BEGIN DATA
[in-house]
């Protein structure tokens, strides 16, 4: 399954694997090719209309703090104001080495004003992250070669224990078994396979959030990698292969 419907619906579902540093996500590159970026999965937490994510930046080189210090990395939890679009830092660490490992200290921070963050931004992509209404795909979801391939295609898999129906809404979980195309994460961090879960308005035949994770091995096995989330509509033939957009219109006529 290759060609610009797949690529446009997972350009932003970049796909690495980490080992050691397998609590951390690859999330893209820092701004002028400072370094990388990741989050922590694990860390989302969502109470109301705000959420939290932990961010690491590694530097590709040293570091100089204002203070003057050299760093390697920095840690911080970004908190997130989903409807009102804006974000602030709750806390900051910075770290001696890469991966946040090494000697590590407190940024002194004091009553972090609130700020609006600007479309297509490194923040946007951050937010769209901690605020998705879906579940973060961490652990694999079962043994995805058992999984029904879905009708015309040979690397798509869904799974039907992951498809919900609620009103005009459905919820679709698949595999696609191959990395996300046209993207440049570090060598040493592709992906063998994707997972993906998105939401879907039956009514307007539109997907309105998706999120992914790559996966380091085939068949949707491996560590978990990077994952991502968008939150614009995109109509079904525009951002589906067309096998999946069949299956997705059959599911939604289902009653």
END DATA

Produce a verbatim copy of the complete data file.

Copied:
[in-house]
């Protein structure tokens, strides 16, 4: 399954694997090719209309703090104001080495004003992250070669224990078994396979959030990698292969 419907619906579902540093996500590159970026999965937490994510930046080189210090990395939890679009830092660490490992200290921070963050931004992509209404795909979801391939295609898999129906809404979980195309994460961090879960308005035949994770091995096995989330509509033939957009219109006529 290759060609610009797949690529446009997972350009932003970049796909690495980490080992050691397998609590951390690859999330893209820092701004002028400072370094990388990741989050922590694990860390989302969502109470109301705000959420939290932990961010690491590694530097590709040293570091100089204002203070003057050299760093390697920095840690911080970004908190997130989903409807009102804006974000602030709750806390900051910075770290001696890469991966946040090494000697590590407190940024002194004091009553972090609130700020609006600007479309297509490194923040946007951050937010769209901690605020998705879906579940973060961490652990694999079962043994995805058992999984029904879905009708015309040979690397798509869904799974039907992951498809919900609620009103005009459905919820679709698949595999696609191959990395996300046209993207440049570090060598040493592709992906063998994707997972993906998105939401879907039956009514307007539109997907309105998706999120992914790559996966380091085939068949949707491996560590978990990077994952991502968008939150614009995109109509079904525009951002589906067309096998999946069949299956997705059959599911939604289902009653």